2. You won’t overload your customers with too much information and confuse them.
  3. You will reduce the time the customer spends in the F&I office.

5. Present the products on your menu, don’t sell them. Sell options not individual products

The menu is a presentation tool, not a sales tool. It allows you to get your products in front of the customer. The description of each product should be brief without going into too much detail. Anything more will be taken as a sales pitch and will put the customer on the defensive. It will also solicit questions from the customer, which will give you no choice but to “sell.” Remember, you want the customer to make a selection after the menu presentation, prior to beginning your sales process.

If you want to see your product index rise when a customer chooses the base payment, try selling an option rather than an individual product at that point. One technique would be to say, “Many customers find value in the Economy Option. What is it about the Economy Option that concerns you?” When you discover the objection, overcome it. If the objection is to a product, and you close the customer on that product, you sold the entire option.

If the objection is cost, or the payment is too high, try removing one product from the option, present the new payment, and sell the “value” of the remaining products.

If a customer selects an option, don’t settle for just those products. Focus on the product that was forfeited from the previous option and step up your customer to that option.

6. Always create a need

Many finance managers begin their pitch of a product with features and benefits and facts about the product. They never create a need for the product in the customer’s mind. The customer has to understand there is a risk by not purchasing the product. They have to have a fear of loss if they don’t purchase the product. Let them know what that risk is and that they will have a financial responsibility.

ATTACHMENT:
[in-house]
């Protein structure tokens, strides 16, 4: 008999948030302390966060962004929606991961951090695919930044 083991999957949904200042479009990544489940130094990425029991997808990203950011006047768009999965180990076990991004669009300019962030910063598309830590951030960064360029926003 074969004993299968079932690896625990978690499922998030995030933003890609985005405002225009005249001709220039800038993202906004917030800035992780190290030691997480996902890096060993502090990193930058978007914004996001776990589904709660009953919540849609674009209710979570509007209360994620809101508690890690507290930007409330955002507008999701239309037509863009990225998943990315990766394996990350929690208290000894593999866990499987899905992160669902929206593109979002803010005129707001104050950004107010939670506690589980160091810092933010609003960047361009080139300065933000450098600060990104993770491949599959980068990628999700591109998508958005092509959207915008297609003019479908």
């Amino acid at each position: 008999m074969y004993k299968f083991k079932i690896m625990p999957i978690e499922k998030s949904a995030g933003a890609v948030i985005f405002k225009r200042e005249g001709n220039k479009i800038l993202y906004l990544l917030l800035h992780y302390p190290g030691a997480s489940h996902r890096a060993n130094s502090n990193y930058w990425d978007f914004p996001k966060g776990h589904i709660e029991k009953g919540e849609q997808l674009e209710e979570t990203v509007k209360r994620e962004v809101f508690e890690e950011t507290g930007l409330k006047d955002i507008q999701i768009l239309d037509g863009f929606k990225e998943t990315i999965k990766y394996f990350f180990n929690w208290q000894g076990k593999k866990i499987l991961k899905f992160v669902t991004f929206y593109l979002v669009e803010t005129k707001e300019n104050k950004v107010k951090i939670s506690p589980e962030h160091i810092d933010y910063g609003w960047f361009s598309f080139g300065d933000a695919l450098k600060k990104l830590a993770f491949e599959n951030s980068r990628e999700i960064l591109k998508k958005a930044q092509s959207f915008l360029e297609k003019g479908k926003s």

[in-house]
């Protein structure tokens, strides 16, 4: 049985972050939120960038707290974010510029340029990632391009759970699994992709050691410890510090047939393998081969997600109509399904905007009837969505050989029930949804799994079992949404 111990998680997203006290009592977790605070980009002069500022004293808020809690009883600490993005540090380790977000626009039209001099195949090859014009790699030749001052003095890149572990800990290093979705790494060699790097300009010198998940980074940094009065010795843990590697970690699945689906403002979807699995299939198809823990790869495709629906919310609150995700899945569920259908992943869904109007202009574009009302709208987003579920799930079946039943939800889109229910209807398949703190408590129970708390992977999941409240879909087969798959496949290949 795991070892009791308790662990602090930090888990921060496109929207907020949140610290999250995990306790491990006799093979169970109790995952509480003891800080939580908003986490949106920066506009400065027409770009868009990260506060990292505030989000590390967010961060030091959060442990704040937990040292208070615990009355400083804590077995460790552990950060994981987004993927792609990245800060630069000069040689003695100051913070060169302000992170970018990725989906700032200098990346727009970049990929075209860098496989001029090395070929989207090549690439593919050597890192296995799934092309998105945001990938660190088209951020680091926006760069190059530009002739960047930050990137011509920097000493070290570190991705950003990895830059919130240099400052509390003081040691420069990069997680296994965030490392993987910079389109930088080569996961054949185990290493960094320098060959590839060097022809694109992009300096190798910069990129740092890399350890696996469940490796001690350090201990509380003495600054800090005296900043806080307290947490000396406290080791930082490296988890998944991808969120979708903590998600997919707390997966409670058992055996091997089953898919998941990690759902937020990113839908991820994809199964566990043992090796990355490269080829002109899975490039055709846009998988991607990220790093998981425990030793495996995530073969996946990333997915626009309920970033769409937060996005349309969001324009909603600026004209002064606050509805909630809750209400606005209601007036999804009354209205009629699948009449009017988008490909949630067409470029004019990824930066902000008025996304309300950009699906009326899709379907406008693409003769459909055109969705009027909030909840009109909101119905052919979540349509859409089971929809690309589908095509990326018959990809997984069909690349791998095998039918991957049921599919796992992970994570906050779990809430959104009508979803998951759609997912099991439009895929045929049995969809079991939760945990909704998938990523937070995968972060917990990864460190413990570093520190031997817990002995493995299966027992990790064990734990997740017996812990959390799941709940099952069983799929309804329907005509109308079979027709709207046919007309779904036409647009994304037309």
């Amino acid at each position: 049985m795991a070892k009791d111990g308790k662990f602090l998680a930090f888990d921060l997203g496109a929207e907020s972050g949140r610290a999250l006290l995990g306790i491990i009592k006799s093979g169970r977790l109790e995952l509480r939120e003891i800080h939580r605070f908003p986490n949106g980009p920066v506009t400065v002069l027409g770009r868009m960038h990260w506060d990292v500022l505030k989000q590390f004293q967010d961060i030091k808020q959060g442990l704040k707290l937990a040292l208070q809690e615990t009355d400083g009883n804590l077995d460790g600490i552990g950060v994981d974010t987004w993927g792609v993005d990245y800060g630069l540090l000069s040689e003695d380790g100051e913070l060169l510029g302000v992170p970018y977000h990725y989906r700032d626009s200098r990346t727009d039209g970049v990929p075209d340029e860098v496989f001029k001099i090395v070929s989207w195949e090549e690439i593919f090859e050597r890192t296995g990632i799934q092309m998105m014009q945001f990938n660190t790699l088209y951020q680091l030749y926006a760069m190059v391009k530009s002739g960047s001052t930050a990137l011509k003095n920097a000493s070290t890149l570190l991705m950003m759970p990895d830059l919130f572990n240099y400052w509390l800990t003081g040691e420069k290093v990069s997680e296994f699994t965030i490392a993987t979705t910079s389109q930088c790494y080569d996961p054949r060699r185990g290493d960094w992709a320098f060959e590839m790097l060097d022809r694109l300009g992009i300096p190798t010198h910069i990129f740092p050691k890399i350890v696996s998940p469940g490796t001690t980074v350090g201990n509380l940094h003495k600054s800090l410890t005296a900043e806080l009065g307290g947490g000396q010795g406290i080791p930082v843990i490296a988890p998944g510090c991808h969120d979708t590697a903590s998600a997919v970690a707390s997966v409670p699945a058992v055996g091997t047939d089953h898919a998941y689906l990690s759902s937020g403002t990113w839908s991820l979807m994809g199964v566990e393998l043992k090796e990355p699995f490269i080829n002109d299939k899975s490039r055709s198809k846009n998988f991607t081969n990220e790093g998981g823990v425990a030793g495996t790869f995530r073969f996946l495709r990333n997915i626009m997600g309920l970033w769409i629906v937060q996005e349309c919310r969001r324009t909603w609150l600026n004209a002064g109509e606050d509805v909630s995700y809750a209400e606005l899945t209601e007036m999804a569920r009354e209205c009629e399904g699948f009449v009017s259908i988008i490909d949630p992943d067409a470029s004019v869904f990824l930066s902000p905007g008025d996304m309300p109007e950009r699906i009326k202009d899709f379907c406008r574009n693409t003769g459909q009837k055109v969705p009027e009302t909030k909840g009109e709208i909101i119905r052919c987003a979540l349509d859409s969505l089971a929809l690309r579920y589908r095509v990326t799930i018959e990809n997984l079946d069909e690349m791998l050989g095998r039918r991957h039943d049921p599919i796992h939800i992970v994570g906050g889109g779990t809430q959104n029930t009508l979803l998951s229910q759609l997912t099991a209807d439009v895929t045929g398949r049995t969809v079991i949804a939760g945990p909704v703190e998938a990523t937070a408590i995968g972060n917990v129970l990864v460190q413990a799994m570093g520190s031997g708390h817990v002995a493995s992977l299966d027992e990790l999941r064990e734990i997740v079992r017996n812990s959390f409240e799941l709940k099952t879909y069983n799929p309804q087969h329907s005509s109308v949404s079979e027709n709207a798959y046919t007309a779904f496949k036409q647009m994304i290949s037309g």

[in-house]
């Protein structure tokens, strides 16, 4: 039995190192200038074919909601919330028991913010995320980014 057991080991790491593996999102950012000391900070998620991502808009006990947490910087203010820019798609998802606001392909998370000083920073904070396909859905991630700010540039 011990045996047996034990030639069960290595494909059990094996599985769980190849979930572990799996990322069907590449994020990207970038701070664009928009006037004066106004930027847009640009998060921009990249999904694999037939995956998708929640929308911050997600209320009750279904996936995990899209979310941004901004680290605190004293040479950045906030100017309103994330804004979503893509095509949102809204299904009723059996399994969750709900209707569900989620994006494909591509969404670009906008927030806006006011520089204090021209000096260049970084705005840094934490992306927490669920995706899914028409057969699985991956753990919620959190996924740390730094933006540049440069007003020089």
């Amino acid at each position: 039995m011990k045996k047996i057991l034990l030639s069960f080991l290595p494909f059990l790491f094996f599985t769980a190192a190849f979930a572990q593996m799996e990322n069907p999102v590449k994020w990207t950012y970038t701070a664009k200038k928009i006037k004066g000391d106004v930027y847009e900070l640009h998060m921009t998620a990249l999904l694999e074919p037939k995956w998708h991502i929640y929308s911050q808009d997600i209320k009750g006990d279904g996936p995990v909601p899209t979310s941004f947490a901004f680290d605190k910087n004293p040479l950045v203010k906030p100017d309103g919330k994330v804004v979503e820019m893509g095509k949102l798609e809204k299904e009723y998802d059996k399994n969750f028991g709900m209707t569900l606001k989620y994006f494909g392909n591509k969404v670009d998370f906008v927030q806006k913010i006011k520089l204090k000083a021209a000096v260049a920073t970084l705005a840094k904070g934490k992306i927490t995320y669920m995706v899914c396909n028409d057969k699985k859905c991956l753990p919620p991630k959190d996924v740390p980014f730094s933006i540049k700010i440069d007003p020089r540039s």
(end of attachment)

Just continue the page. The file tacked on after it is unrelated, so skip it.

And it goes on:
7. Know how to overcome objections

Each product has several objections that can be brought up by the customer. Some of them are common and you hear them frequently, and some are less common. You need to be prepared to counter ALL objections. If you are unable to confidently respond to and overcome an objection, you will most likely not close on the product. You can easily find the closes to these objections and using them avoids you from shooting from the hip and losing your credibility.

8. Know and use the common steps to a sale

Many underperforming finance managers do not have a proven sales process that they use consistently. Basically, they are ad-libbing each time. That is setting yourself up for failure. Find a process and stick to it on each and every sale. If the process is a good one, you will see a spike in your numbers. The steps I believe in are very common ones: bring out the objection; create a need; explain the features and benefits of the product; show how they can satisfy the need; use a trial close; and then a final close.

9. Use a T.O. from a teammate for one last attempt to sell a product

Whether you sell no products, or one or more products, always attempt to sell another by bringing a different face into the process. Excuse yourself and return with the finance director or another finance manager. Use this as an opportunity to build CSI and at the same time sell a product. Here is a sample word track you can use:

FM: “Hi, I’m David. I am one of the managers here and I want to congratulate you on your purchase and make sure you are completely satisfied. Is John taking good care of you?”